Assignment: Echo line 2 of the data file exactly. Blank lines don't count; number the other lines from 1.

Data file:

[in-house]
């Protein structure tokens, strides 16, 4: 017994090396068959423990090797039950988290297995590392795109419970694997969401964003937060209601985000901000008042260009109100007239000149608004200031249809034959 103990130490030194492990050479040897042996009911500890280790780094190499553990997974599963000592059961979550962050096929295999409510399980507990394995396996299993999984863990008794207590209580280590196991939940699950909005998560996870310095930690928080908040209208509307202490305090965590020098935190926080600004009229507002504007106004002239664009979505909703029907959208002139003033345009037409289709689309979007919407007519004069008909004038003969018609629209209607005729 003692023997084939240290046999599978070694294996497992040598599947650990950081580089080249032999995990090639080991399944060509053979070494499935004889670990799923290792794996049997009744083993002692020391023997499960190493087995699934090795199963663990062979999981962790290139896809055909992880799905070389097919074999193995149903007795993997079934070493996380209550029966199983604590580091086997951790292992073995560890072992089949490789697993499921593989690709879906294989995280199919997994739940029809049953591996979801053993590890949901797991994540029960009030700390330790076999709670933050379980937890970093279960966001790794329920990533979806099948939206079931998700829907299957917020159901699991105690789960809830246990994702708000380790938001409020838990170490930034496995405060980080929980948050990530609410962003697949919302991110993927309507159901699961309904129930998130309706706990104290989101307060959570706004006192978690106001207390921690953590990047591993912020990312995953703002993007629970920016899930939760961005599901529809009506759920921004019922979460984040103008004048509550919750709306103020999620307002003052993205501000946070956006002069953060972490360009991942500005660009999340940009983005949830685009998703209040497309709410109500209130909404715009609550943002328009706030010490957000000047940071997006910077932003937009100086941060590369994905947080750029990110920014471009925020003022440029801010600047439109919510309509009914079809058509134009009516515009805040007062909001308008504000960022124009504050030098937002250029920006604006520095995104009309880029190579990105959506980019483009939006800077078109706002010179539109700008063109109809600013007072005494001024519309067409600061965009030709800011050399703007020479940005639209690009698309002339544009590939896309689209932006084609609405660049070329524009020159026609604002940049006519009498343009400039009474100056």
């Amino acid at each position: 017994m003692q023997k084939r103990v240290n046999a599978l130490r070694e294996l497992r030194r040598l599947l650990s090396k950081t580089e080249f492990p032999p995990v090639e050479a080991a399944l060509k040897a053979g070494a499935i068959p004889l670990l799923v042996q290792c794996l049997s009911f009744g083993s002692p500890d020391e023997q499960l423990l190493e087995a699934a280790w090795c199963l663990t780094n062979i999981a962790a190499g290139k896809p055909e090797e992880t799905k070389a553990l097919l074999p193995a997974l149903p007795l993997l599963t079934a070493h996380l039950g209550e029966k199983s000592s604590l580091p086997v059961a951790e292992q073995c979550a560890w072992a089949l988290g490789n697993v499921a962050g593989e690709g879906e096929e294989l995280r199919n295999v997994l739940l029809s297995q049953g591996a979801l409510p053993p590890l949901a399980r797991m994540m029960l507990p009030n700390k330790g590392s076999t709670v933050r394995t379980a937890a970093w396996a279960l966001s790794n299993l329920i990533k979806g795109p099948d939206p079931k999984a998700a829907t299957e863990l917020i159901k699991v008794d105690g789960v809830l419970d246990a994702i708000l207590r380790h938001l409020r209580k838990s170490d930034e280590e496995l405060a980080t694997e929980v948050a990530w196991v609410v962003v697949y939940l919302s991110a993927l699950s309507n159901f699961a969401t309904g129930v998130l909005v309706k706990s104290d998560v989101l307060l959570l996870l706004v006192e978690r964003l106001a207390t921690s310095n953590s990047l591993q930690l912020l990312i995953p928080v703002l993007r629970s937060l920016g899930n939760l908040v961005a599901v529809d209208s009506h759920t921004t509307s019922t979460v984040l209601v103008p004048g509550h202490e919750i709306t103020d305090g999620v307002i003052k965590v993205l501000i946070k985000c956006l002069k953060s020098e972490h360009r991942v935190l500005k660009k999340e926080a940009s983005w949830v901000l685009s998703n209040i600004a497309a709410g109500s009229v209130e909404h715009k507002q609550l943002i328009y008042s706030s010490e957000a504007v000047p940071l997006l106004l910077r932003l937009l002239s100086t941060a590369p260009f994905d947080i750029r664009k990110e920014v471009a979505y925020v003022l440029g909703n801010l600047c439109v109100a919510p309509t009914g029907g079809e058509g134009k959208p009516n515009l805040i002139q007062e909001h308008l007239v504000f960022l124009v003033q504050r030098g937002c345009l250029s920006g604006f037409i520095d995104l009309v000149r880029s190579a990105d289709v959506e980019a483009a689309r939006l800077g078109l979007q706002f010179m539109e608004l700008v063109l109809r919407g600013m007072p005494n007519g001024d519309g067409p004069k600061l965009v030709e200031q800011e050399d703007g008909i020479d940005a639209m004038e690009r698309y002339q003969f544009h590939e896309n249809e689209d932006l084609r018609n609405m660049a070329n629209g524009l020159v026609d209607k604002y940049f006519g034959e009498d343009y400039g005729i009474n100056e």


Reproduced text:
């Protein structure tokens, strides 16, 4: 017994090396068959423990090797039950988290297995590392795109419970694997969401964003937060209601985000901000008042260009109100007239000149608004200031249809034959 103990130490030194492990050479040897042996009911500890280790780094190499553990997974599963000592059961979550962050096929295999409510399980507990394995396996299993999984863990008794207590209580280590196991939940699950909005998560996870310095930690928080908040209208509307202490305090965590020098935190926080600004009229507002504007106004002239664009979505909703029907959208002139003033345009037409289709689309979007919407007519004069008909004038003969018609629209209607005729 003692023997084939240290046999599978070694294996497992040598599947650990950081580089080249032999995990090639080991399944060509053979070494499935004889670990799923290792794996049997009744083993002692020391023997499960190493087995699934090795199963663990062979999981962790290139896809055909992880799905070389097919074999193995149903007795993997079934070493996380209550029966199983604590580091086997951790292992073995560890072992089949490789697993499921593989690709879906294989995280199919997994739940029809049953591996979801053993590890949901797991994540029960009030700390330790076999709670933050379980937890970093279960966001790794329920990533979806099948939206079931998700829907299957917020159901699991105690789960809830246990994702708000380790938001409020838990170490930034496995405060980080929980948050990530609410962003697949919302991110993927309507159901699961309904129930998130309706706990104290989101307060959570706004006192978690106001207390921690953590990047591993912020990312995953703002993007629970920016899930939760961005599901529809009506759920921004019922979460984040103008004048509550919750709306103020999620307002003052993205501000946070956006002069953060972490360009991942500005660009999340940009983005949830685009998703209040497309709410109500209130909404715009609550943002328009706030010490957000000047940071997006910077932003937009100086941060590369994905947080750029990110920014471009925020003022440029801010600047439109919510309509009914079809058509134009009516515009805040007062909001308008504000960022124009504050030098937002250029920006604006520095995104009309880029190579990105959506980019483009939006800077078109706002010179539109700008063109109809600013007072005494001024519309067409600061965009030709800011050399703007020479940005639209690009698309002339544009590939896309689209932006084609609405660049070329524009020159026609604002940049006519009498343009400039009474100056």